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Discussion in 'Design and Graphics' started by Garand, Jan 11, 2011.
CS5 is it - no CS12 miscommunication
Ummmm CS stands for Creative Suite not Photoshop. It's the 5th version of Creative Suite, there haven't been 12 lol
Yes it's the 12th version of Photoshop, but people just shorten Photoshop CS5 (which is only part of the Creative Suite) down to CS5 because it's the most used part. So not a miscommunication, just a misunderstanding it would seem.
That's right, CS5 means the 5th version of Creative Suite, and just like Phoetoshop CS5 is the official name of Photoshop 12, there is no CS12. and I think CS12 you need to wait about one decade.
Thanks for the responses. CS5 is up and running on the new Imac and the wife is loving it - she was using CS2 I believe. Excellent upgrade from the old G5 machine my wife used for her business. Wireless is much faster with new extreme router also.
3.60GHZ INTEL CORE I5
8GB 1333MHZ DDR3 SDRAM
2TB SERIAL ATA DRIVE
ATI RADEON HD 5750
Also CS5 has improved quite a bit over CS4 ... InDesign is awesome
Photoshop has by far the best improvements. I'm a graphic designer, and I stay as far away from inDesign as possible. Add pages layouts to illustrator, BOOM no more inDesign. I guess people who enjoy setting up booklets or brochures may like inDesign, but it just seems like more of a publisher's work tool, not a designers.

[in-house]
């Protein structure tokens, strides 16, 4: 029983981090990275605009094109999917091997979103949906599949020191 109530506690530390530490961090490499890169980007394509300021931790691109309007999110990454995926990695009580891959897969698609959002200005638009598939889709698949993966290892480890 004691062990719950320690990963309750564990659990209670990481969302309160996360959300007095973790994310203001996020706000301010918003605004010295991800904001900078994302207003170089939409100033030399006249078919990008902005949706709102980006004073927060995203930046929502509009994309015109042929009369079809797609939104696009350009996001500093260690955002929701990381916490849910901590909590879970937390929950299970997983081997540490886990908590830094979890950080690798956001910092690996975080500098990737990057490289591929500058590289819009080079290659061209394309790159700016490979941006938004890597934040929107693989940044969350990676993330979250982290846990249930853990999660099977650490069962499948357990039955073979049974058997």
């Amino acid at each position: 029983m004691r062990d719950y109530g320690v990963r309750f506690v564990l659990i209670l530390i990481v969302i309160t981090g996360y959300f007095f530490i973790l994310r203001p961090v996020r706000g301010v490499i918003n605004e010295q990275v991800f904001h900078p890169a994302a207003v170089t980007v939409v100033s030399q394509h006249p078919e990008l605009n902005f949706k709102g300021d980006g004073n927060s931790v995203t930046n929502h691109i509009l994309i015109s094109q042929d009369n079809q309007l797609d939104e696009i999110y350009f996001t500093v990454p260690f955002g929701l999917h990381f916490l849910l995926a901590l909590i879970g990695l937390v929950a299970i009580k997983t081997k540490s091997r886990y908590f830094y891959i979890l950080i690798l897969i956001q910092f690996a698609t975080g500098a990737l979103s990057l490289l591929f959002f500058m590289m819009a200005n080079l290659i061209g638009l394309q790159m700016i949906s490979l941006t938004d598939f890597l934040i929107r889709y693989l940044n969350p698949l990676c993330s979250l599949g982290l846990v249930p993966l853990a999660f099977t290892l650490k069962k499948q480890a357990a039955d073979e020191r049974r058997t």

I use Indesign CS4 quite a bit, what does CS5 have that is worth it?
Check here: http://indesignsecrets.com/roundup-of-indesign-cs5-features-honest-this-time.php
It's some decent improvements. As I've said though, the photoshop improvements are COMPLETELY worth it. Content-aware fill. Puppet warp....truly amazing features.
I work in the printing industry so basically I take Photoshop and Illustrator files and do the final design in Indesign ... If working on single files I then just use Photoshop and Illustrator.
Yeah, i'm forced to work in inDesign occasionally. I love the text box features they make a lot of things easier, it just seems like it's not too far off from illustrator, I just don't get why they don't combine them like they did with Photoshop and ImageReady. Oh wait, they want more money...i forgot
It's not about money because they're aimed at and suited for completely different tasks. I can't set up a style sheet in Illustrator, work well with master pages or collect fonts... can't mess around with pattern brushes in InDesign. Having been professionally taught by someone who's on the Adobe Illustrator team, although it's my weakest app, once you see the pasteboard through their eyes, then you never quite see it the same way again.
InDesign is a space to composite and create. Rarely using Illustrator or Photoshop alone for single files, almost everything I do has some type in it and that's what InDesign is for, bundling all links and fonts in a package for archiving at the end.
+1 ... Well said ... InDesign rules just for setting up Master pages alone.